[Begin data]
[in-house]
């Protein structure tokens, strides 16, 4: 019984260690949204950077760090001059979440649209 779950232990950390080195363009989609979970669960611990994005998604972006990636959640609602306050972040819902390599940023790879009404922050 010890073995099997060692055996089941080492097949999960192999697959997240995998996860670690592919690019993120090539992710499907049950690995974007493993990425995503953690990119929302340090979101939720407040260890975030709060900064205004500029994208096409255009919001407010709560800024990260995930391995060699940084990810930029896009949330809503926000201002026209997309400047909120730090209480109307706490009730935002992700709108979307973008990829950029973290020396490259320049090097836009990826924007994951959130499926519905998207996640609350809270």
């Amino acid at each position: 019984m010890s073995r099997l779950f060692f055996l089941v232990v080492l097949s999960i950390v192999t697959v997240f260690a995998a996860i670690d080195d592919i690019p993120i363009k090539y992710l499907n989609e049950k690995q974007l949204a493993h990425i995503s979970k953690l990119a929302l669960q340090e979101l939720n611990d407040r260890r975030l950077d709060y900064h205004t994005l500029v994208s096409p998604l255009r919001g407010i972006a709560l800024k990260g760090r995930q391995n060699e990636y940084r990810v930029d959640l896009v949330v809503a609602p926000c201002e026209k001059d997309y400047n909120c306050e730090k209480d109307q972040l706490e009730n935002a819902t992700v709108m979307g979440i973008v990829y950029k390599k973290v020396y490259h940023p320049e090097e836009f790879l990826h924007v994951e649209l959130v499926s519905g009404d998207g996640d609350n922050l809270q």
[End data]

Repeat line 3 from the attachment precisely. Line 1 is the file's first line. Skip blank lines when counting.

């Amino acid at each position: 019984m010890s073995r099997l779950f060692f055996l089941v232990v080492l097949s999960i950390v192999t697959v997240f260690a995998a996860i670690d080195d592919i690019p993120i363009k090539y992710l499907n989609e049950k690995q974007l949204a493993h990425i995503s979970k953690l990119a929302l669960q340090e979101l939720n611990d407040r260890r975030l950077d709060y900064h205004t994005l500029v994208s096409p998604l255009r919001g407010i972006a709560l800024k990260g760090r995930q391995n060699e990636y940084r990810v930029d959640l896009v949330v809503a609602p926000c201002e026209k001059d997309y400047n909120c306050e730090k209480d109307q972040l706490e009730n935002a819902t992700v709108m979307g979440i973008v990829y950029k390599k973290v020396y490259h940023p320049e090097e836009f790879l990826h924007v994951e649209l959130v499926s519905g009404d998207g996640d609350n922050l809270q």